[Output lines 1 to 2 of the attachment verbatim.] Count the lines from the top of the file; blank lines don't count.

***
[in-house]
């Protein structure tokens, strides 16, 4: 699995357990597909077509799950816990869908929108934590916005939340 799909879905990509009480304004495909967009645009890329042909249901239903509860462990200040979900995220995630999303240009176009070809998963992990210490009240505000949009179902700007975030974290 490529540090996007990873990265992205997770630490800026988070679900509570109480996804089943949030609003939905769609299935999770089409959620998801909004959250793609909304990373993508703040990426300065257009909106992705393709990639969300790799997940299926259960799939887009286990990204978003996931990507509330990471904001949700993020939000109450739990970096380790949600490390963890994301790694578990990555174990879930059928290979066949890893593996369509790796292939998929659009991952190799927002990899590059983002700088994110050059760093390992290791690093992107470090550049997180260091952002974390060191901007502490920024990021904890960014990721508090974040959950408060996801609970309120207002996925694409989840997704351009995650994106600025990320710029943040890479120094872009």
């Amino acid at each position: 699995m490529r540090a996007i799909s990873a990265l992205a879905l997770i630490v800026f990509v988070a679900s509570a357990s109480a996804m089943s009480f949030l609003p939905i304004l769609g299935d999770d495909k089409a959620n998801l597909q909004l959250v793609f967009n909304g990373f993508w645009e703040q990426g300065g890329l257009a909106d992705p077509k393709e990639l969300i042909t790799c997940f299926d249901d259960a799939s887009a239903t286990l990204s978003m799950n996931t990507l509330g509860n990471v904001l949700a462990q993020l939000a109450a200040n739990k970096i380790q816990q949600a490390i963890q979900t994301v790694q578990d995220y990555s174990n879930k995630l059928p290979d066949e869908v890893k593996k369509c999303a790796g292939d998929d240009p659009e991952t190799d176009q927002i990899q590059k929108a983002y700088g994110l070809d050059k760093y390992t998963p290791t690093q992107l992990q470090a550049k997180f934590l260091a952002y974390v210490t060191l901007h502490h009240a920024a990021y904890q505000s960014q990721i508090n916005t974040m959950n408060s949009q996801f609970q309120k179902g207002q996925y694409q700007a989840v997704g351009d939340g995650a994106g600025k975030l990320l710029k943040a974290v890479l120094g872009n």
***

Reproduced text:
[in-house]
């Protein structure tokens, strides 16, 4: 699995357990597909077509799950816990869908929108934590916005939340 799909879905990509009480304004495909967009645009890329042909249901239903509860462990200040979900995220995630999303240009176009070809998963992990210490009240505000949009179902700007975030974290 490529540090996007990873990265992205997770630490800026988070679900509570109480996804089943949030609003939905769609299935999770089409959620998801909004959250793609909304990373993508703040990426300065257009909106992705393709990639969300790799997940299926259960799939887009286990990204978003996931990507509330990471904001949700993020939000109450739990970096380790949600490390963890994301790694578990990555174990879930059928290979066949890893593996369509790796292939998929659009991952190799927002990899590059983002700088994110050059760093390992290791690093992107470090550049997180260091952002974390060191901007502490920024990021904890960014990721508090974040959950408060996801609970309120207002996925694409989840997704351009995650994106600025990320710029943040890479120094872009």